But didn’t Israel forfeit the New Covenant by sinning? No, Jeremiah continues in verses 35-37:

“This is what the LORD says, he who appoints the sun to shine by day, who decrees the moon and stars to shine by night, who stirs up the sea so that its waves roar— the LORD Almighty is his name: “Only if these decrees vanish from my sight,” declares the LORD, “will the descendants of Israel ever cease to be a nation before me.”This is what the LORD says: “Only if the heavens above can be measured and the foundations of the earth below be searched out will I reject all the descendants of Israel
because of all they have done,” declares the LORD.

The solar system is still working fine and I have not heard of anybody who can measure the heavens yet. Therefore, Israel is still under the New Covenant. Not only that, there is a strong sense in which the New Covenant solidifies the old:

“ 30 When you are in distress and all these things have happened to you, then in later days you will return to the LORD your God and obey him [The New Covenant]. 31 For the LORD your God is a merciful God; he will not abandon or destroy you or forget the covenant with your forefathers, which he confirmed to them by oath” (Deuteronomy 4:30-31).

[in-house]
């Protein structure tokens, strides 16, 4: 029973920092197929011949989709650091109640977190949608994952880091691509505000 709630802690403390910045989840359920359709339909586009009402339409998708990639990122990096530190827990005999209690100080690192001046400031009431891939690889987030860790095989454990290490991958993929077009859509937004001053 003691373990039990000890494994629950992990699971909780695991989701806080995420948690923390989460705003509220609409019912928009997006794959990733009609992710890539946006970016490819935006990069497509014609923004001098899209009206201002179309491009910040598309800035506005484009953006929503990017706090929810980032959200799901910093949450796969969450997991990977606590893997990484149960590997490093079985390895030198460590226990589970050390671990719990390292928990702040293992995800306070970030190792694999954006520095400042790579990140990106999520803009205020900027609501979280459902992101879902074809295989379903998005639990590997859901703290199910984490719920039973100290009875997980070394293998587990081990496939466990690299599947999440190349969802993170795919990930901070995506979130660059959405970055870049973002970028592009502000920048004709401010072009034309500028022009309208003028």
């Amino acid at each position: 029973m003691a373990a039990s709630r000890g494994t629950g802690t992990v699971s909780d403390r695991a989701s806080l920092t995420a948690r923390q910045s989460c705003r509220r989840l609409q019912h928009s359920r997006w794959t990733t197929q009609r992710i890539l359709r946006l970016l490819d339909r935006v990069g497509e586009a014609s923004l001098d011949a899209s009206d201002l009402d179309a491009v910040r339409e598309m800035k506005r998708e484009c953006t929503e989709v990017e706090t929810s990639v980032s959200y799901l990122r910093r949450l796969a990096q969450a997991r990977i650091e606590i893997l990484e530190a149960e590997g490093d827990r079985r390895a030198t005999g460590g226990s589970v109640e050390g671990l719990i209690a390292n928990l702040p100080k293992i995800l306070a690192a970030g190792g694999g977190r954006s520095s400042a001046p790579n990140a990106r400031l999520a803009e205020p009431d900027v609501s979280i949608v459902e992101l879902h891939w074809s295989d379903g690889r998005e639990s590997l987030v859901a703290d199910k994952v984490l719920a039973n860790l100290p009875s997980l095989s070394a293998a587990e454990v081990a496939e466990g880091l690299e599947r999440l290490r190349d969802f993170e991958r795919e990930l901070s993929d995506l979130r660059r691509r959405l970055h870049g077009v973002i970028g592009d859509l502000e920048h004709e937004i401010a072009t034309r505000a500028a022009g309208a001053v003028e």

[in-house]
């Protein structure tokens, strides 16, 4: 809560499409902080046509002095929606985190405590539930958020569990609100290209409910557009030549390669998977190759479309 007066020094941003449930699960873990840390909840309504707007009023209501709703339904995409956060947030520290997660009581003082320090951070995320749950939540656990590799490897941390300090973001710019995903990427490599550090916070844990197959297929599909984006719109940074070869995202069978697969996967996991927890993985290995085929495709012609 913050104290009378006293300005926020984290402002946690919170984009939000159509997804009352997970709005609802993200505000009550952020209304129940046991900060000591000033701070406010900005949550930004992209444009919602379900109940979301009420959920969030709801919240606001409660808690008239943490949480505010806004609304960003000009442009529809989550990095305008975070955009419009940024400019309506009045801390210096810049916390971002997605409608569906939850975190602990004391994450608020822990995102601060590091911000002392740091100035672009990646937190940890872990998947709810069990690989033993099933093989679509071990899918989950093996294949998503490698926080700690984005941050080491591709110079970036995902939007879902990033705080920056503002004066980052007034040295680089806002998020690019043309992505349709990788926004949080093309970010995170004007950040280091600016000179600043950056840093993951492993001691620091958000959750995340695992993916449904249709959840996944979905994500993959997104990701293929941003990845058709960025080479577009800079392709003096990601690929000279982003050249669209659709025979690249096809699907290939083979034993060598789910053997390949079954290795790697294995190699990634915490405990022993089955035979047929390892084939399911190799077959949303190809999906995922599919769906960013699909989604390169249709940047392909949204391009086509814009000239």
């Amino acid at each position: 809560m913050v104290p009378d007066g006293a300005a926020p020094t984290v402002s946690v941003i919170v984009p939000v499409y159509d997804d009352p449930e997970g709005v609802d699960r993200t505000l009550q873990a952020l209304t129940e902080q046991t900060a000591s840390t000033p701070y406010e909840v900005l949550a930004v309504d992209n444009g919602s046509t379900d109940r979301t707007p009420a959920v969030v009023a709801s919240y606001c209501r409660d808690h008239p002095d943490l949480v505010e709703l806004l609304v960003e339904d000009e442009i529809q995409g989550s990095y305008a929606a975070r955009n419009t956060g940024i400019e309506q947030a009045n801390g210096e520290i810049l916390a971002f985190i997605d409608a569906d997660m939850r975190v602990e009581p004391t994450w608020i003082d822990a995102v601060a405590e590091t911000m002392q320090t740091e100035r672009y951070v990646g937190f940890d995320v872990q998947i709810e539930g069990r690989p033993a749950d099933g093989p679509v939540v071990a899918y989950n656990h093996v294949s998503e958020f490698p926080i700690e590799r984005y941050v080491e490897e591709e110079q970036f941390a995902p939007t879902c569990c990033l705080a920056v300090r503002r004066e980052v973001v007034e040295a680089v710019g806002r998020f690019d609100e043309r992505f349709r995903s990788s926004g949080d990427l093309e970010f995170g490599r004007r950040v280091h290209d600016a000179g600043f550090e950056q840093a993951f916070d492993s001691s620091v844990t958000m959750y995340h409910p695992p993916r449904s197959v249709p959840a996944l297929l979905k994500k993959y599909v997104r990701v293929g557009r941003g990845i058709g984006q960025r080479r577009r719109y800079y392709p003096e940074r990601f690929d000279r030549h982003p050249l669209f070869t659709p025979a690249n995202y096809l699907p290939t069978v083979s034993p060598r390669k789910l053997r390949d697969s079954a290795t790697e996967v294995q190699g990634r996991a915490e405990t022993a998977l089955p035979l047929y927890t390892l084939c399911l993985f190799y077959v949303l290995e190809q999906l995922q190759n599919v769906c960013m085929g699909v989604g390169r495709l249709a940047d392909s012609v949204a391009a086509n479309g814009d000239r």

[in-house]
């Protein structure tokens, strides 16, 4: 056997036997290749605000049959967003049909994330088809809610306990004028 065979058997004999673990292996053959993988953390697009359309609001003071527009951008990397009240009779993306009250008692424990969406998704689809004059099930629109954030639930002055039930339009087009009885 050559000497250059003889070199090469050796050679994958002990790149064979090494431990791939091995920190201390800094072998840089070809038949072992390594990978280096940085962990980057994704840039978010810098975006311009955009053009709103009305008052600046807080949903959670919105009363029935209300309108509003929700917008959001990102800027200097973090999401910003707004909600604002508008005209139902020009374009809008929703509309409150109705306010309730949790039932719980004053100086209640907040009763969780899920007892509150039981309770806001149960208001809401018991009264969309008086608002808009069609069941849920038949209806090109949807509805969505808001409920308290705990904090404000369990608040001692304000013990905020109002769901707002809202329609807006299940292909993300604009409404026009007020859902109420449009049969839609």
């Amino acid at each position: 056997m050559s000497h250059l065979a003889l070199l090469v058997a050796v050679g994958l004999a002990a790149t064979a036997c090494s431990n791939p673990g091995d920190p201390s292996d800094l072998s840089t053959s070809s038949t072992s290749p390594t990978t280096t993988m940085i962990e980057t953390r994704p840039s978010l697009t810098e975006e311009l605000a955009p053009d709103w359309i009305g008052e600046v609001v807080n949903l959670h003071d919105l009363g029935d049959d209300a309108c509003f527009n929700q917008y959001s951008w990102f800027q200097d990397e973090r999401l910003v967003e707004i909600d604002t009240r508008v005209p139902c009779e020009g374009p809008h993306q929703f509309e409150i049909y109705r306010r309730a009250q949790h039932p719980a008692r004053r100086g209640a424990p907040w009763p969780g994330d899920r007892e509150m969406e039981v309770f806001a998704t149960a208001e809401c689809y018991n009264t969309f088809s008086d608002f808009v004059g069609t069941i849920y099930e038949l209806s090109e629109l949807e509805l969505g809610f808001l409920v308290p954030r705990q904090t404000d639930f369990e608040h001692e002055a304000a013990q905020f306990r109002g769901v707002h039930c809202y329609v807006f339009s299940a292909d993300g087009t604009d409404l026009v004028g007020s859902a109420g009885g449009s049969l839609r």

This is an extraordinary verse of Scripture. God will not only remember Israel, He will not forget the covenant he made with Israels forefathers. What covenant was that? The answer is in 4:13,14:

“He declared to you his covenant, the Ten Commandments, which he commanded you to follow and then wrote them on two stone tablets. And the LORD directed me at that time to teach you the decrees and laws you are to follow in the land that you are crossing the Jordan to possess.”

Ouch! He’s talking about the so-called Mosaic Covenant. When the New Covenant is fully consummated, He will not “forget” the old one either. That messes up a bunch of systematic theology. One might also note that Paul said the following in Romans 9:3-5;

3For I could wish that I myself were cursed and cut off from Christ for the sake of my brothers, those of my own race, 4the people of Israel. Theirs is the adoption as sons; theirs the divine glory, the covenants, the receiving of the law, the temple worship and the promises. 5Theirs are the patriarchs, and from them is traced the human ancestry of Christ, who is God over all, forever praised! Amen.

Note that Paul presents all of the above blessings in the present tense, including the covenants, and this also in plural form. The covenants belong to Israel, all of them, and God will not forget them. Israel or His covenants.